Eric Kelly On April 30, 2013 at 10:13 am

Lego City Under Cover The Chase Begins 3DS screenshotThe LEGO game franchise from Traveler’s Tales has seen many a movie or comic license adaptation, usually consisting of linear platforming games that mostly play the same, albeit with a different skin tacked on to it. This game’s big brother for the Wii U however, decided to a different route and make its own original story. Foregoing the linear structure and adopting an open world level design while retaining the charm and basic gameplay we have come to expect from the LEGO games. Not to make the 3DS left out, or do a lazy port, They decided to go for a similar prologue story of Chase McCain’s adventures. Does this game recapture the feeling of the Wii U version? Read On.

The game’s story starts out with Chase McCain arriving for his new job as an undercover policeman. He’s got the the typical understanding and not-so-understanding superiors that either help or give him a hard time. But McCain’s apparently a witty super-cop who can manage the situation and save the day. You have mission based objectives which you can travel to using any car that is either parked or driving on the street. Each car has it’s own audio track. Kinda like listening to the radio, only the channels aren’t swappable. The areas within the game also contain many secrets. The secrets usually contain extra blocks and money which can used to build helipads or ramps for fast travel or item collection. Money is used for purchasing new character skins or vehicles to use. These can’t be even be bought to use unless you have found the secret token associated with it. One has to question the reasoning behind this. Also, many of the tokens can’t be discovered until you’ve cleared many of the game’s main story missions. And that’s where this game starts to fall apart.

When traversing throughout the world, it’s hard to not notice that the framerate is very inconsistent even when the 3D is not on. Another issue is that the game has extremely terrible draw distance. You cannot see a car five feet away from you most of the time. Also, you can clearly see the seems that stitch together the tiles for the textures at times. This gives the impression that the game was either rushed or that the team needed to cut corners to keep the file size of the cart down. This also applies to size of the various maps as well. Compared to the Wii U version, they are significantly smaller, despite seeming large. Also some blocks that you find can’t be picked up at times because they got stuck in the geometry and can’t be picked up. Also mysteriously cut from the game was a vast reduction in voice acting. The voice acting has been reserved for video cut-scenes. This reduces much of the charm the game could have had, and seeing as it’s a game for children, they may not understand what’s going on based on their reading level. Even more to the point, as all in-game dialogue is automated, and the dialogue does advance pretty quickly. Very curious decision indeed.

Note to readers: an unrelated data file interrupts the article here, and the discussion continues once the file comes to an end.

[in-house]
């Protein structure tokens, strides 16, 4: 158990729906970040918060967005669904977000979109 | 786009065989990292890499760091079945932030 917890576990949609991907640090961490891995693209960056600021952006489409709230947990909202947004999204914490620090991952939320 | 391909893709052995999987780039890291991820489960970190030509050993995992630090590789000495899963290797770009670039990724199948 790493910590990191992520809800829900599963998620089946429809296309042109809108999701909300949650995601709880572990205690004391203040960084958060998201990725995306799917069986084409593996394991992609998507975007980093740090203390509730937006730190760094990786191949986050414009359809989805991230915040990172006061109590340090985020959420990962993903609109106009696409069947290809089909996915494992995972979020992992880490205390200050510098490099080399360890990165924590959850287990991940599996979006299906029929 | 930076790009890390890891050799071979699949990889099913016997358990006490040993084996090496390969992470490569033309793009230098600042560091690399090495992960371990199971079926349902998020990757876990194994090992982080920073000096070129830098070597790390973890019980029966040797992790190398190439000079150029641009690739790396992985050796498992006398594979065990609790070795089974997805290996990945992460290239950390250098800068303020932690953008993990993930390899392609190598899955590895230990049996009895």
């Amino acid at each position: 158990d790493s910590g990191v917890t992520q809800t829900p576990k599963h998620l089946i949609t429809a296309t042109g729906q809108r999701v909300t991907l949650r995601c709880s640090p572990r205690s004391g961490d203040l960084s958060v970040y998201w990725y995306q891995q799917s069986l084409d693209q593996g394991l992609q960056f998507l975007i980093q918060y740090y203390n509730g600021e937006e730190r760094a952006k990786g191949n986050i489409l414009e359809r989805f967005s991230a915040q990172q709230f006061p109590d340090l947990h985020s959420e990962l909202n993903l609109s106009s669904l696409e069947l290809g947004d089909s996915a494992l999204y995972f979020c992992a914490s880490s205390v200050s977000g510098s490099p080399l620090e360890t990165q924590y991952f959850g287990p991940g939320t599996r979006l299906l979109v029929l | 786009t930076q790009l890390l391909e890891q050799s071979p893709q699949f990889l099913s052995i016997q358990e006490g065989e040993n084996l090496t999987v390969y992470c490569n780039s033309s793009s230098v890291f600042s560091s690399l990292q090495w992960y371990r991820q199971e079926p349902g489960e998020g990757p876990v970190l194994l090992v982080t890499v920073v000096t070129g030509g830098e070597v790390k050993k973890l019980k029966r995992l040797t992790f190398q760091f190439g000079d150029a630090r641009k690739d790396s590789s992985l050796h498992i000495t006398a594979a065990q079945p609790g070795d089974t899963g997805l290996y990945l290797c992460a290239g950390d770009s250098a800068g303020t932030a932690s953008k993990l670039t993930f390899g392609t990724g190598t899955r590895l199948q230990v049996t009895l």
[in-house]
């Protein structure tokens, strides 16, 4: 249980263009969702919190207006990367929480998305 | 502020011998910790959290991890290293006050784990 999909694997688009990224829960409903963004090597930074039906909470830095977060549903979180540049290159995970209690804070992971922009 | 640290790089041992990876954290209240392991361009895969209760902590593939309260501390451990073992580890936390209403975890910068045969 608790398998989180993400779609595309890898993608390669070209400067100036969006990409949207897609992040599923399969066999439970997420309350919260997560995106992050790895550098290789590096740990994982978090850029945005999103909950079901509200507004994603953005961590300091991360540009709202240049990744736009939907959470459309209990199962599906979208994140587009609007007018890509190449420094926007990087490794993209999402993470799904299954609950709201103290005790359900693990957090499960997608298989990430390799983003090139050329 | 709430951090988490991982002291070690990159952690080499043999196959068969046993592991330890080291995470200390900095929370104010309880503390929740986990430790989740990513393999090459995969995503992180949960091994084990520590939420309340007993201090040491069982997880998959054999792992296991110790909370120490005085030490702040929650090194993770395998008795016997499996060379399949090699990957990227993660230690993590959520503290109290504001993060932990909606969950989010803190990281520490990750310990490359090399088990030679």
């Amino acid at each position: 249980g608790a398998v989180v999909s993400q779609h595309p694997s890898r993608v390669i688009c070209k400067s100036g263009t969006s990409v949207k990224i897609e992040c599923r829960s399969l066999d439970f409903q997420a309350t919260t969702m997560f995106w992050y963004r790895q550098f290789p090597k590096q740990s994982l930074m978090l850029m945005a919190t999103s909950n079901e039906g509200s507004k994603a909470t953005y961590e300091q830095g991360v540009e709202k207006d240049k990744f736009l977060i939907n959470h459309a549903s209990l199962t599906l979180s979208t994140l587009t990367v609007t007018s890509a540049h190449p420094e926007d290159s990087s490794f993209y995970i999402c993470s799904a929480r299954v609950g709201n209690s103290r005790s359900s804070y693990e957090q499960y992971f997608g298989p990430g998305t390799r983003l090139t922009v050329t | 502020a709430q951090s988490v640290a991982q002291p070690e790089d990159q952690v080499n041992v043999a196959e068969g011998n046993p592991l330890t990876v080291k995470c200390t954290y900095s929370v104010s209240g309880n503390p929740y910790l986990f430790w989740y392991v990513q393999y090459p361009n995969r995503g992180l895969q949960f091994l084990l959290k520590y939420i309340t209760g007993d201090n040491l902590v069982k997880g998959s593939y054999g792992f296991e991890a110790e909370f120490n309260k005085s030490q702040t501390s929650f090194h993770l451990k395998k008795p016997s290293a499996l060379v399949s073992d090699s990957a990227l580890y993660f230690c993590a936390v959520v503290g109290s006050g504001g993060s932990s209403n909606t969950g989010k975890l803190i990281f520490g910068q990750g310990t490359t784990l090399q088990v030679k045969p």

The story based missions will have Chase doing various requests like rescuing people or animals, defusing bombs or transporting vehicles or goods. At any of the the platforming segments, you may need to make use of different disguises to have access to abilities needed to advance levels. You will also need to do very basic combat that needs you to ether throw or grapple enemies. You can also dodge-counter enemies and perform random maneuvers with a button prompt. Platforming also includes breaking objects to reveal structures you can build to advance. Climbing and shimming ledges, sliding under obstructions, can also be expected during chase sequences. Car Chases are also a thing to expect. Occasionally though you will need to use the gyroscopic controls when walking around looking for clues to wire tap doors where the baddies reveal their schemes. The controls for these segments are a complete mystery, as the game itself fails to explain how to do them properly. A completely unnecessary feature. One more issue with the game is it’s very long and frequent load times. These happen whenever you move to a large map, but they take about 80 seconds, which is an awfully long time for a cartridge based game. This smacks of the game being unoptimized and it also feels very disconnected.

In conclusion, LEGO City Undercover:The Chase Begins is a game that might have been to ambitious to emulate the feel of it’s big Brother game for the Wii U. Or maybe this is just another game from Traveler’s Tales that was either rushed or was not made with much effort. Or perhaps it was a game with the intention that it thought it could get away with the crime of exploiting children’s attention and love of LEGO’s. Since most children won’t care about the game’s issues right? No sir. They deserve better, and there are better games for children out there. This should at the least be a rental, or gotten on the cheap.


Drive around pseudo-open world environments to do mission-based platforming segments, or explore the city for secrets. Very basic melee combat.


It looks like this game could have been on the Wii. There is terrible draw distance, and you can see the seams where polygons were pieced together at times.


Most environments are explored without music unless an event is taking place. Lack of voice acting kills charm.


A weak effort to reproduce what the Wii U version accomplishes. Kids deserve better.

2 Responses

  1. waaz says:

    Graphic is = 5?
    the pixel is dead… look at..
    what a crap graphic…
    wii u better than nitendo 3ds..
    3ds have a shitty pixel…